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United States v. Babenco

United States District Court, E.D. Tennessee, Knoxville

June 20, 2019

UNITED STATES OF AMERICA, Plaintiff,
v.
HENRY BABENCO, SHARON NAYLOR, ALICIA TAYLOR, and GREGORY MADRON, Defendants.

          MEMORANDUM AND ORDER

          Debra C. Poplin, United States Magistrate Judge.

         All pretrial motions in this case have been referred to the undersigned pursuant to 28 U.S.C. § 636(b) for disposition or report and recommendation regarding disposition by the District Court as may be appropriate. This case came before the Court on June 12, 2019, for a scheduled pretrial conference and motion hearing on the Defendants' Joint Motion to Continue Trial and All Other Deadlines [Doc. 19], filed on May 15, 2019. Assistant United States Attorneys Scott Armstrong and Anne-Marie Svolto appeared on behalf of the Government. The following defense counsel also appeared: Attorneys David M. Eldridge and Zachary R. Walden represented Defendant Henry Babenco; Attorneys Robert R. Kurtz and Daniel J. Ripper represented Defendant Sharon Naylor; Attorney Stephen Ross Johnson represented Defendant Alicia Taylor; and Assistant Federal Defender Benjamin G. Sharp represented Defendant Gregory Madron. All four Defendants were also present.

         In their motion, the Defendants ask the Court to continue the June 25, 2019 trial date and all pretrial deadlines to permit counsel additional time to review the voluminous discovery, investigate the issues unique to this case, and to prepare for trial. The Defendants argue that this case is complex due to the large volume of discovery generated during a lengthy investigation by the Government. The motion relates that digital discovery consists of eighty-eight (88) gigabytes of data, including 57, 000 files. They contend the failure to grant the requested continuance would likely cause a miscarriage of justice and would deny counsel the reasonable time necessary to prepare for trial effectively, taking into account counsels' exercise of due diligence.

         At the motion hearing, Mr. Eldridge told the Court that the discovery in this case is voluminous. He stated that, in addition to the electronic discovery described in the motion, the Defendants had received 1, 100 patient files within the last forty-eight hours. Mr. Eldridge informed the Court that pretrial preparation in this case will be extensive, requiring development of expert testimony and extensive review of medical records. He argued that it is not feasible to accomplish these preparations within the current schedule. Mr. Eldridge asked the Court to grant an ends of justice continuance in this case and to find that the need for a continuance outweighs the best interest of the public and the Defendants in a speedy trial. He also argued that the failure to grant a continuance of the trial and schedule would deny counsel the reasonable time necessary to prepare, even given counsels' acting with due diligence. Mr. Eldridge noted that the trial continuance was not opposed by the Government.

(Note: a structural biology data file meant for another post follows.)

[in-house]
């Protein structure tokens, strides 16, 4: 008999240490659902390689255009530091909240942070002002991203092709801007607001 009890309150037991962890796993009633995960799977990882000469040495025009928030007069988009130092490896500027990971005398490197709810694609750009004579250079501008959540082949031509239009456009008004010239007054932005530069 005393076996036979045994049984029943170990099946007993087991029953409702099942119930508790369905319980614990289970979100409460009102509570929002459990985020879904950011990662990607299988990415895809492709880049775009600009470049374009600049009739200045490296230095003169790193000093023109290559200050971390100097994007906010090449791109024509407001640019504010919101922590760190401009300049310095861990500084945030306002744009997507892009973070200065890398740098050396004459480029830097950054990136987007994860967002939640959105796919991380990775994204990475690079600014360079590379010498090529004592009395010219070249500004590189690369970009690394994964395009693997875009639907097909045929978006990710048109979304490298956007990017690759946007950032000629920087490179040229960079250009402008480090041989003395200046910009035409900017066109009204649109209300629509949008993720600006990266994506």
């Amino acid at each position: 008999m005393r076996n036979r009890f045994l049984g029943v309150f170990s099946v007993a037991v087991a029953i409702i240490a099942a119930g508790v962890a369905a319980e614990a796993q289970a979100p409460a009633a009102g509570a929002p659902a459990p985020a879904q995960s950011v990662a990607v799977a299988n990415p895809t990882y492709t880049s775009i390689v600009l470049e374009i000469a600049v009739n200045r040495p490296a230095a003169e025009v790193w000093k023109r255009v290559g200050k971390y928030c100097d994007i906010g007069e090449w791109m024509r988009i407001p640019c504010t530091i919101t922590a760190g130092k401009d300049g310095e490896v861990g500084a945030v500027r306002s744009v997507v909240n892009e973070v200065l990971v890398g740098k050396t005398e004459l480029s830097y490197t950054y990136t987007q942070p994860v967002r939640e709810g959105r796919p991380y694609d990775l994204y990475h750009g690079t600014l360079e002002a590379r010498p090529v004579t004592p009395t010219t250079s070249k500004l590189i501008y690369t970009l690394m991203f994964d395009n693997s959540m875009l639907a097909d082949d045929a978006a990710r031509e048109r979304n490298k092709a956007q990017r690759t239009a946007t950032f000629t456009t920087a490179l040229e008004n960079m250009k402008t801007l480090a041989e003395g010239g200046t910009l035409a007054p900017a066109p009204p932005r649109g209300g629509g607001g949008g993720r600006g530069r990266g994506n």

AUSA Armstrong stated that the Government did not “strenuously object” to a continuance in this case. Although he anticipated bringing a superseding indictment, he stated that it would add only a “handful” of substantive counts and would not expand the scope of the case or the discovery. He acknowledged that the discovery in this case is voluminous. However, he said that the Government had provided discovery in both electronic and paper format and that much of it was duplicative. AUSA Armstrong said that the Government requested that the trial be reset as soon as possible. He argued that this case is not complex and the nature of the charged offenses is clear. He stated that although there are a lot of patient files, the discovery is well organized and has been scanned, indexed, and bates numbered.

         Mr. Eldridge responded that although the Defendants were not prepared to make an argument about the contents of discovery at this hearing, some dispute exists as to whether they have been provided complete patient files. He said that the patient files were maintained in EMR format, with a program called Practice Fusion. Mr. Eldridge said that some of the electronic information had been extracted by the Government and provided to the Defendants in Excel spreadsheets. He noted that some parts of the files in Patient Fusion, for example the laboratory results, are not included in the extracted information.

         Mr. Eldridge argued that this case qualifies as complex for speedy trial purposes. He noted that the case involves an alleged conspiracy that spans a number of years. He agreed with AUSA Armstrong that the substantive counts were not numerous. However, he emphasized that the Indictment also charges a conspiracy count. Accordingly, Mr. Eldridge respectfully disagreed with the Government's position that the case is not complex.

         AUSA Armstrong estimated that the Government's case-in-chief would take approximately two weeks, with one to two days devoted to rebuttle evidence. He estimated calling around twenty witnesses. The Defendants estimated that their case would take about one week. The parties agreed that they were available for trial on April 21, 2020.